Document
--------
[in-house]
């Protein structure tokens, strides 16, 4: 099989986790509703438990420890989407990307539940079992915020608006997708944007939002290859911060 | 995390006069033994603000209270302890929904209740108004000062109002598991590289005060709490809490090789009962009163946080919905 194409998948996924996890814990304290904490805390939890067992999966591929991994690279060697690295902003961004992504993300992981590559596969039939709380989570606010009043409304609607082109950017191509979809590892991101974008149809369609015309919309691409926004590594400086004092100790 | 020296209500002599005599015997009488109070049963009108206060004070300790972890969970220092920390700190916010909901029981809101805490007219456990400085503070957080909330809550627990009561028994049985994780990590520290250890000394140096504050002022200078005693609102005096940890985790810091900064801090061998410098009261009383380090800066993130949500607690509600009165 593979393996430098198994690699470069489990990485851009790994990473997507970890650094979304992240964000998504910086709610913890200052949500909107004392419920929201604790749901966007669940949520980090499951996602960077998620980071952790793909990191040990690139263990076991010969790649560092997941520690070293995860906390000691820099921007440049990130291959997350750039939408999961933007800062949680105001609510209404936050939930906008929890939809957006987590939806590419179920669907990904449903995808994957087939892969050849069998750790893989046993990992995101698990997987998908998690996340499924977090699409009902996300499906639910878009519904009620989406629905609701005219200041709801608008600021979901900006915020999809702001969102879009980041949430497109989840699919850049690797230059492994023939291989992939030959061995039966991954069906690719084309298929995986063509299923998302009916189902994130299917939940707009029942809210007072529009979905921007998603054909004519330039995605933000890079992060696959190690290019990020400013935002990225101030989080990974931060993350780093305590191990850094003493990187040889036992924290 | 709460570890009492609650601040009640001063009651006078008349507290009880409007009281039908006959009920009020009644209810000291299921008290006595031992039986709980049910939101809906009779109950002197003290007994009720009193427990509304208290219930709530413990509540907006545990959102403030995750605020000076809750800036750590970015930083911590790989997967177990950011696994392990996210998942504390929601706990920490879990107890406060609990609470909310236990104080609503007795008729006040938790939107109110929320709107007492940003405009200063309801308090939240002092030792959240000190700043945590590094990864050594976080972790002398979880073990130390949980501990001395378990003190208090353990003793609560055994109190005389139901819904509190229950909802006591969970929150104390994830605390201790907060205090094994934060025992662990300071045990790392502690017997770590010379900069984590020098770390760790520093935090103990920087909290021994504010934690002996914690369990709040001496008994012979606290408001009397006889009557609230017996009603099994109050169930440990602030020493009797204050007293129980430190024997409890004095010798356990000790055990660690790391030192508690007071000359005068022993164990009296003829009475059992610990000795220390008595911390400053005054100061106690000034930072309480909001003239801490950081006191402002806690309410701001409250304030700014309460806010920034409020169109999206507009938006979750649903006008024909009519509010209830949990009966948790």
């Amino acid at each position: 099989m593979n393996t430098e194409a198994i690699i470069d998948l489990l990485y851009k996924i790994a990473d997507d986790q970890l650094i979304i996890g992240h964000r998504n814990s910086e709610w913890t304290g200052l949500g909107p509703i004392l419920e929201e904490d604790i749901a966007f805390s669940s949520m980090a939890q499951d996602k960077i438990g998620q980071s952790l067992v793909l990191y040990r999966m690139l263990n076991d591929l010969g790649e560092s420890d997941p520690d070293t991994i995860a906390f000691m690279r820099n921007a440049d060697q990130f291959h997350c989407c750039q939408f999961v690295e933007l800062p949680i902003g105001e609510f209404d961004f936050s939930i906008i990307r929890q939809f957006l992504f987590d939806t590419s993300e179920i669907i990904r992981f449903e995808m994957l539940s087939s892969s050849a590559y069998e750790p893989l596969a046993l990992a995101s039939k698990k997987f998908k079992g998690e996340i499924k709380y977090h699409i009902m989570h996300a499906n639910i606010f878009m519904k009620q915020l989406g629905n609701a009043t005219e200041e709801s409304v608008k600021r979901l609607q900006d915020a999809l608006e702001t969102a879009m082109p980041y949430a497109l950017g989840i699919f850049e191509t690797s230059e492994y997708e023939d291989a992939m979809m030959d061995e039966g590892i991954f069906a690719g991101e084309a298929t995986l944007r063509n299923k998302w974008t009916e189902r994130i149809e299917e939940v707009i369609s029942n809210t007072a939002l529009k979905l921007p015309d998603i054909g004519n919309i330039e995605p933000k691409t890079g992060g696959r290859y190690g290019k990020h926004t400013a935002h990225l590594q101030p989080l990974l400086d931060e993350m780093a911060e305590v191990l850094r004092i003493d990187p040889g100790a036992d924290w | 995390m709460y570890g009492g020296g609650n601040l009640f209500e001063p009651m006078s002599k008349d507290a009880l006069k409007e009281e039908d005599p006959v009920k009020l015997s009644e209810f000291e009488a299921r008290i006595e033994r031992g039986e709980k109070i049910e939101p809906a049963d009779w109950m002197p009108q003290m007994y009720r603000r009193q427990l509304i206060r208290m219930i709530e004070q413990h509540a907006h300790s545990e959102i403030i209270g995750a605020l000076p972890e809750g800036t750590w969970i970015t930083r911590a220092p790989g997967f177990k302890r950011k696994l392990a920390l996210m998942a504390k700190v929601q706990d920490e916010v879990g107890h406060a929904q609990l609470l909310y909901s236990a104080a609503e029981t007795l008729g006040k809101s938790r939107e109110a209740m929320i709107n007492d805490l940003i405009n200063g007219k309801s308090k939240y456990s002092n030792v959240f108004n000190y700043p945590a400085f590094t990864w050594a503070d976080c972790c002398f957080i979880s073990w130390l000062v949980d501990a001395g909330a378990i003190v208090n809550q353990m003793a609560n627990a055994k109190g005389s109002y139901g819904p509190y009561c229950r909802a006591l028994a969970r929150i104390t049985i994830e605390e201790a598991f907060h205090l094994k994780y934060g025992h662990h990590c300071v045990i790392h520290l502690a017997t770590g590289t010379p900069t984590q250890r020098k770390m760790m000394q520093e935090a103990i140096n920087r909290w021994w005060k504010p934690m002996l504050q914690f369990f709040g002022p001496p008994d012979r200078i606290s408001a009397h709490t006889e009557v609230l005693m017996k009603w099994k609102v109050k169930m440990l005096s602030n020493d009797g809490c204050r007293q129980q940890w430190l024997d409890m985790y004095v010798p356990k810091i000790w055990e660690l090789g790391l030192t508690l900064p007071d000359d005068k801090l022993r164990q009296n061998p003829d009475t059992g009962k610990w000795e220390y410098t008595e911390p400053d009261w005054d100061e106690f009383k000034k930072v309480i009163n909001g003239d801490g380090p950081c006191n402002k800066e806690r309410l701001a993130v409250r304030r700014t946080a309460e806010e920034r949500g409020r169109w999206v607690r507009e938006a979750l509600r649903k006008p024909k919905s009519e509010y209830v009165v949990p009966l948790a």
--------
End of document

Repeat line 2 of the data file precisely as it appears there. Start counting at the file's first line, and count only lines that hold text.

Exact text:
């Protein structure tokens, strides 16, 4: 099989986790509703438990420890989407990307539940079992915020608006997708944007939002290859911060 | 995390006069033994603000209270302890929904209740108004000062109002598991590289005060709490809490090789009962009163946080919905 194409998948996924996890814990304290904490805390939890067992999966591929991994690279060697690295902003961004992504993300992981590559596969039939709380989570606010009043409304609607082109950017191509979809590892991101974008149809369609015309919309691409926004590594400086004092100790 | 020296209500002599005599015997009488109070049963009108206060004070300790972890969970220092920390700190916010909901029981809101805490007219456990400085503070957080909330809550627990009561028994049985994780990590520290250890000394140096504050002022200078005693609102005096940890985790810091900064801090061998410098009261009383380090800066993130949500607690509600009165 593979393996430098198994690699470069489990990485851009790994990473997507970890650094979304992240964000998504910086709610913890200052949500909107004392419920929201604790749901966007669940949520980090499951996602960077998620980071952790793909990191040990690139263990076991010969790649560092997941520690070293995860906390000691820099921007440049990130291959997350750039939408999961933007800062949680105001609510209404936050939930906008929890939809957006987590939806590419179920669907990904449903995808994957087939892969050849069998750790893989046993990992995101698990997987998908998690996340499924977090699409009902996300499906639910878009519904009620989406629905609701005219200041709801608008600021979901900006915020999809702001969102879009980041949430497109989840699919850049690797230059492994023939291989992939030959061995039966991954069906690719084309298929995986063509299923998302009916189902994130299917939940707009029942809210007072529009979905921007998603054909004519330039995605933000890079992060696959190690290019990020400013935002990225101030989080990974931060993350780093305590191990850094003493990187040889036992924290 | 709460570890009492609650601040009640001063009651006078008349507290009880409007009281039908006959009920009020009644209810000291299921008290006595031992039986709980049910939101809906009779109950002197003290007994009720009193427990509304208290219930709530413990509540907006545990959102403030995750605020000076809750800036750590970015930083911590790989997967177990950011696994392990996210998942504390929601706990920490879990107890406060609990609470909310236990104080609503007795008729006040938790939107109110929320709107007492940003405009200063309801308090939240002092030792959240000190700043945590590094990864050594976080972790002398979880073990130390949980501990001395378990003190208090353990003793609560055994109190005389139901819904509190229950909802006591969970929150104390994830605390201790907060205090094994934060025992662990300071045990790392502690017997770590010379900069984590020098770390760790520093935090103990920087909290021994504010934690002996914690369990709040001496008994012979606290408001009397006889009557609230017996009603099994109050169930440990602030020493009797204050007293129980430190024997409890004095010798356990000790055990660690790391030192508690007071000359005068022993164990009296003829009475059992610990000795220390008595911390400053005054100061106690000034930072309480909001003239801490950081006191402002806690309410701001409250304030700014309460806010920034409020169109999206507009938006979750649903006008024909009519509010209830949990009966948790």